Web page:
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August 15, 2019

Sowing the seeds of India’s disintegration

Opinion

August 15, 2019

The right-wing Bharatiya Janata Party (BJP) and its ideologues have always portrayed Pakistan as the sworn enemy of the largest democracy but the recent actions of the Modi-led government have proved that it is not Islamabad that is after the destruction of India but extremist groups and Far-Right religious parties, including the BJP, that have emerged as the real enemy. In fact by scrapping Article 370 and Article 35-A of the Indian constitution, they have sowed the seeds of divisiveness, suspicions and mistrust that will not only haunt the Hindu right-wing party but the entire political class of the country.

The decision triggered euphoria across the country with Hindu extremist groups describing it as a great triumph. Amidst this frenzy, many took to social media to share an old article of prominent novelist Arundhati Roy reminding Indians of the solemn promises made by Pandit Jawaharlal Nehru. In his telegramme to the then prime minister of Pakistan, Nehru had said, “I should like to make it clear that the question of aiding Kashmir in this emergency is not designed in any way to influence the state to accede to India. Our view which we have repeatedly made public is that the question of accession in any disputed territory or state must be decided in accordance with wishes of people and we adhere to this view.” (Telegram 402 Primin-2227 dated October 27, 1947 to prime minister of Pakistan; repeating telegram addressed to the PM of UK).

In another telegram to the Pakistan prime minister, Nehru said, “Kashmir's accession to India was accepted by us at the request of the Maharaja’s government and the most numerously representative popular organisation in the state which is predominantly Muslim. Even then it was accepted on [the] condition that as soon as law and order had been restored, the people of Kashmir would decide the question of accession. It is open to them to accede to either Dominion then.” (Telegram No 255 dated October 31, 1947). Nehru and Indian officials made several solemn promises about the future of Kashmir, asserting that India had no intention to annex the state.

Modi Sarkar's decision indicates that it does not have any regard for such promises. And that this could be done with other states as well. Indian-occupied Kashmir is not the only state with a special status; a number of Indian federating units have this status. Multiple states, many in the northeast, enjoy special provisions to some extent, under a different Article --371. Some of these states are Assam, Arunachal Pradesh, Mizoram, Manipur, Nagaland and Sikkim. In Nagaland, Article 371-A of the Indian constitution was introduced to protect Naga culture. Parliament cannot legislate on Naga religion or social practices, without the approval of the Nagaland Legislative Assembly. In Assam, there is a constitutional provision allowing the president to set up a committee of the state assembly consisting of members elected from the state’s tribal areas.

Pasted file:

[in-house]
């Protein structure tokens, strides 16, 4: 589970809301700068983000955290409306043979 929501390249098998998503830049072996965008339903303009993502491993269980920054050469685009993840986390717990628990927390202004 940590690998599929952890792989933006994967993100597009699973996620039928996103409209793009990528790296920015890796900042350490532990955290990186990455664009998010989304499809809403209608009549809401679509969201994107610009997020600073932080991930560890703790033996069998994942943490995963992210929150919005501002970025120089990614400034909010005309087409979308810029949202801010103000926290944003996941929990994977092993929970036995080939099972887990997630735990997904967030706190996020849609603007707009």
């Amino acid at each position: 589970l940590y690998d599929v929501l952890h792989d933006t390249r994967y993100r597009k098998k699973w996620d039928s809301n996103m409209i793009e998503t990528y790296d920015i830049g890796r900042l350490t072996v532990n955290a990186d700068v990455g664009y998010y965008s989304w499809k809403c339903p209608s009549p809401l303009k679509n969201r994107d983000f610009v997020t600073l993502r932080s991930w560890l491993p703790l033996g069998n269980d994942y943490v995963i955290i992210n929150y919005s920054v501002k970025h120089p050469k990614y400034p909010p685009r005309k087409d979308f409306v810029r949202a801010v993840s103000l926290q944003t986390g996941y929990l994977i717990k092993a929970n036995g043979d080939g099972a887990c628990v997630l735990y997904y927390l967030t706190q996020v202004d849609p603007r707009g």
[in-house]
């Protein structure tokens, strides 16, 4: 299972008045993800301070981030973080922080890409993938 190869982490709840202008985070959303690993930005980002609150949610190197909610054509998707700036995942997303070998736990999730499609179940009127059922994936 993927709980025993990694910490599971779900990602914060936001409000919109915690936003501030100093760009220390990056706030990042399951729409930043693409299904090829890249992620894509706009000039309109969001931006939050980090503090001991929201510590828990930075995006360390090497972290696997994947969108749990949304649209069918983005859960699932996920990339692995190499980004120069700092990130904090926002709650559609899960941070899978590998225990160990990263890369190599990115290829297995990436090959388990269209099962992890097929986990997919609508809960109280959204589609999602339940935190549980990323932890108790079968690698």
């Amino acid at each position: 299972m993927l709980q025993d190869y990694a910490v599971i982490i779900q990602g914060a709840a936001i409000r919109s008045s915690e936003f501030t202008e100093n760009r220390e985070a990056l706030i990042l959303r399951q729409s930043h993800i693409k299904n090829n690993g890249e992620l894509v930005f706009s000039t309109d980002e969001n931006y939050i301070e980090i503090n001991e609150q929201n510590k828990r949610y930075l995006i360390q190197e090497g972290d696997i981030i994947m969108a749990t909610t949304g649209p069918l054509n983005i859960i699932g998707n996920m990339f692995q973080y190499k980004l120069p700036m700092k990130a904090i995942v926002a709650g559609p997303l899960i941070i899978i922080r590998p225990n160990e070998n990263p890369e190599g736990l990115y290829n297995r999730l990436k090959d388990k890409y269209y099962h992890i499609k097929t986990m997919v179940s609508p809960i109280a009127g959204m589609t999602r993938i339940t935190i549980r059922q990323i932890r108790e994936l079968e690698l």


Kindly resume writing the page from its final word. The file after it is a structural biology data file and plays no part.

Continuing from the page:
In Manipur, the constitution allows the president to form a committee of elected members from the state’s hill areas in the assembly. There are also provisions to ensure that the rights of various sections of Sikkim are protected. There are 30 seats in the Sikkim Assembly reserved for candidates belonging to those sections. In the state of Mizoram, according to certain constitutional provisions, parliament cannot make laws on the religious or social practices of the Mizos, their customary law, and ownership and transfer of land. This is unless the state’s assembly approves any such move. In Arunachal Pradesh, the governor has been given special responsibility regarding the state’s law and order situation. The governor can overrule the chief minister's decision on this front. Some of the other states such as Maharashtra and Gujarat have designated ‘Scheduled Areas’ that are governed under special provisions. This has been done to give the tribal population more autonomy.